about tee kaa
hey there, tee kaa here.
For anyone who has ever said "tell me about yourself, tee." this is for you:
this is my true self.
see, I usually go with my professional self when sharing: "my name is tee. i studied social work in college and was active on campus. I worked as a research assistant, developed and operated a student worker program on the east side of aurora, il, and I am currently employed as a youth substance use prevention specialist in chicago, il. My current employment have many deliverable's that keep me active in the schools and communities within my service area. I collaborate mostly with middle school students, and occasionally high school students as well.
and, what have you learned about tee? That I have a decent LinkedIn account. you're welcome.
my true self that I do not think quickly enough to share includes my struggles, my triumphs and everything in between.
I am a survivor of abuse and other traumas; a person in recovery from suicidal ideations (SI), an eating disorder (ED), self injurious behaviors (SH), and obsessive compulsive personality disorder (OCPD); and a person living with dissociative identity disorder (DID).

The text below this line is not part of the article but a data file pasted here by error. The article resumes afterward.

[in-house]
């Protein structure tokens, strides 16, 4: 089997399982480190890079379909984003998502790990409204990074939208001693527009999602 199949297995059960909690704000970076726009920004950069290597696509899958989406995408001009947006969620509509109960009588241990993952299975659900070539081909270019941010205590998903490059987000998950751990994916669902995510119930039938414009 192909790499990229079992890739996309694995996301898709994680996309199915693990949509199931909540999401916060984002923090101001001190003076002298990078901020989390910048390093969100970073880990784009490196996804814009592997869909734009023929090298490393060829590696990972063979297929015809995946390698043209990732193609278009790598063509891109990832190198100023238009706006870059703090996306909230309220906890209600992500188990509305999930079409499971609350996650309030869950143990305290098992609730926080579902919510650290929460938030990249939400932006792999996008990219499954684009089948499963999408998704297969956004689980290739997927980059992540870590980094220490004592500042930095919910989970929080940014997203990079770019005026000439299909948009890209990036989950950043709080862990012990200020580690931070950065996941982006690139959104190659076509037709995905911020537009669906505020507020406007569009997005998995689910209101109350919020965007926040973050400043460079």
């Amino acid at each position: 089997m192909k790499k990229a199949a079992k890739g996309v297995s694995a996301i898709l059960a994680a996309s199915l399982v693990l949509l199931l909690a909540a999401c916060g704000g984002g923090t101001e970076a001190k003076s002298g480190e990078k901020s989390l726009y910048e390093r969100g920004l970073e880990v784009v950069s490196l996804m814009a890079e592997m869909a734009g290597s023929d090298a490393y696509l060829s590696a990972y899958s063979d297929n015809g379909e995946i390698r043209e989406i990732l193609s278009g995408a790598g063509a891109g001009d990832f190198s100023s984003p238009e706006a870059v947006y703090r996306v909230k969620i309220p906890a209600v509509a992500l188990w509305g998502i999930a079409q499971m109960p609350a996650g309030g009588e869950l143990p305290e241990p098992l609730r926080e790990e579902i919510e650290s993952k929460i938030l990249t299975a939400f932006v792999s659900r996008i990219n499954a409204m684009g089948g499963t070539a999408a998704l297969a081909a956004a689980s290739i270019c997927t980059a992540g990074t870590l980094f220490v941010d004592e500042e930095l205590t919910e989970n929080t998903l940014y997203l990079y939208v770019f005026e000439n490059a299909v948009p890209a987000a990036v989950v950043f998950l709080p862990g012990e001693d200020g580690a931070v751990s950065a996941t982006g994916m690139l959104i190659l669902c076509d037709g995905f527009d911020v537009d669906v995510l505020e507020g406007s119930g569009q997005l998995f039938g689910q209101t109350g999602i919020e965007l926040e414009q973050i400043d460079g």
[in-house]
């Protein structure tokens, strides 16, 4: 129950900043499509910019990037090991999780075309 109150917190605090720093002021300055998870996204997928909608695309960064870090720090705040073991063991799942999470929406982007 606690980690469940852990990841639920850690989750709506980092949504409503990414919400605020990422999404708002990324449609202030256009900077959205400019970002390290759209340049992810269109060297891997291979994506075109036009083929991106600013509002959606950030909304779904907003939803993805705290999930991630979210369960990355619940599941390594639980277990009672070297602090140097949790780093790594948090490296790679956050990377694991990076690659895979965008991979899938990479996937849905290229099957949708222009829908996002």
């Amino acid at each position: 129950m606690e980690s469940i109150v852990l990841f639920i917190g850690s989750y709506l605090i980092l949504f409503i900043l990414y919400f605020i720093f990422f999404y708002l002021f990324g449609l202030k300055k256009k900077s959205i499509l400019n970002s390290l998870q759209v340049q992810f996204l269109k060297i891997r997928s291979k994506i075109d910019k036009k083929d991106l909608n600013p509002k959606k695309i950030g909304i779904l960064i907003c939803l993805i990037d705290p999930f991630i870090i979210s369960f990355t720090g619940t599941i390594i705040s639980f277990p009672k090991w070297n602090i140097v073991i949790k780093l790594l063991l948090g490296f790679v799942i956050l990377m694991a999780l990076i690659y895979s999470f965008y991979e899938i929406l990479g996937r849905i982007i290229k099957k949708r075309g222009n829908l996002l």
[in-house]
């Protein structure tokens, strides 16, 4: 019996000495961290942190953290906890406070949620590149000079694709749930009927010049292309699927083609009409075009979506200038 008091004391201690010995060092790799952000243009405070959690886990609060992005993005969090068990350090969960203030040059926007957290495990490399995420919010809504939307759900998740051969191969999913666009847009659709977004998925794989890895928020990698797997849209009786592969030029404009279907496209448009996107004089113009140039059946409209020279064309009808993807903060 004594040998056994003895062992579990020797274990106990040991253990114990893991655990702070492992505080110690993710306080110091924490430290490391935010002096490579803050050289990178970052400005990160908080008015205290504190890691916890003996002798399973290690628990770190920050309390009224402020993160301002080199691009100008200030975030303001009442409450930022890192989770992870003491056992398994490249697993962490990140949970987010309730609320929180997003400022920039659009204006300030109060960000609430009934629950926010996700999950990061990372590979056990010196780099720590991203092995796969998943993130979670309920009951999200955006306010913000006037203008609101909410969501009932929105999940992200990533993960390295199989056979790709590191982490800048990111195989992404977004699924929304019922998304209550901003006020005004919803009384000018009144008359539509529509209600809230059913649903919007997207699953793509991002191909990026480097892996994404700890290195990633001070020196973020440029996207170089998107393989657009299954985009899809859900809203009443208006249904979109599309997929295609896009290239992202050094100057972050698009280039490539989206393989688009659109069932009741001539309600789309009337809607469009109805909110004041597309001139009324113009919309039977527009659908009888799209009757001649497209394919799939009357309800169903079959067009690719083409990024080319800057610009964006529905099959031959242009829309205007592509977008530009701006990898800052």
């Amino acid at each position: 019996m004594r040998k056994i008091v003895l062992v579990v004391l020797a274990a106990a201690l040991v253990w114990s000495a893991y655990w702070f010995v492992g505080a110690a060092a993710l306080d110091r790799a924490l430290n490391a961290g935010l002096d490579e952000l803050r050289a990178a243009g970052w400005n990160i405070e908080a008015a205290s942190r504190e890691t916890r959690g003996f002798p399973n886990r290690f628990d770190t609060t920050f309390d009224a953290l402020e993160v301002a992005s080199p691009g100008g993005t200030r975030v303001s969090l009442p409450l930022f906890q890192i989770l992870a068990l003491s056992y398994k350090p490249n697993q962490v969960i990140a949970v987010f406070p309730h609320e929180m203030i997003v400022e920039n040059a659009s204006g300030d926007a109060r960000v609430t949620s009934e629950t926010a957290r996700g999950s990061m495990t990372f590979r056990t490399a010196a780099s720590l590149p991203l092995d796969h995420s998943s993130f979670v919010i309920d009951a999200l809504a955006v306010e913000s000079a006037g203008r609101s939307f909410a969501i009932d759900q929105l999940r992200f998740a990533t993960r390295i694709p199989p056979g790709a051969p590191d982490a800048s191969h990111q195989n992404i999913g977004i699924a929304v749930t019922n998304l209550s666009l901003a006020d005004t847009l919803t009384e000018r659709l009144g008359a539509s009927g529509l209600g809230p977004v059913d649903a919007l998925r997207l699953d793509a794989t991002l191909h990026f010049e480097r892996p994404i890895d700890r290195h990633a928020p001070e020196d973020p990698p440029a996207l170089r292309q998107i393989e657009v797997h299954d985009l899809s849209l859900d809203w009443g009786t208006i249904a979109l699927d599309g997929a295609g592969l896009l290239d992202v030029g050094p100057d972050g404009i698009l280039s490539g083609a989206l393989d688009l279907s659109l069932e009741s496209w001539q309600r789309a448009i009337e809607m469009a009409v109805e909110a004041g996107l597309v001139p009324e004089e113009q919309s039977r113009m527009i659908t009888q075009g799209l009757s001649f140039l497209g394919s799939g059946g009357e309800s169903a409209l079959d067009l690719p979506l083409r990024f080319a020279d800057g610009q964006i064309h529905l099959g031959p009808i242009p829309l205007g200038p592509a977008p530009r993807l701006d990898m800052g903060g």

eating disorder: I have always believed that my eating disorder started in high school after a period of depression that caused my appetite to plummet. When I was seeking treatment for my self injurious behaviors, I was transferred to the eating disorder program and told I had one, of course I was in denial. I quickly learned though that I indeed was were I belonged. I had an overwhelming fear of gaining weight. I associated my heavier weight with the abuse I endured. Over the last decade I have gained a tremendous amount of insight on my eating disorder. Turns out it started much earlier with a different range of behaviors. I am also excited to share the components of the journey of my eating disorder recovery, and to hear about y'alls
Self injurious behaviors: Similarly, I have always believed I knew the "start date" of my engagement in self injurious behaviors. I remember specifically using a sharp to harm myself with the intent to kill myself my freshman year of high school. I did not complete the act of suicide that day, instead I found what would very quickly become my best friend. The sharp of choice quickly became my obsession, for any and all emotions outside of a numb state of being. During the same decade and some change of gaining insight of my eating disorder, I gained even more insight on my self injurious behaviors. Likewise, I also learned that my self harm started many years before I believed it manifested itself in different behaviors than the ones I identified as the behaviors that started this addiction. I am also excited to share my experience within this journey of my recovery, and to hear about y'alls.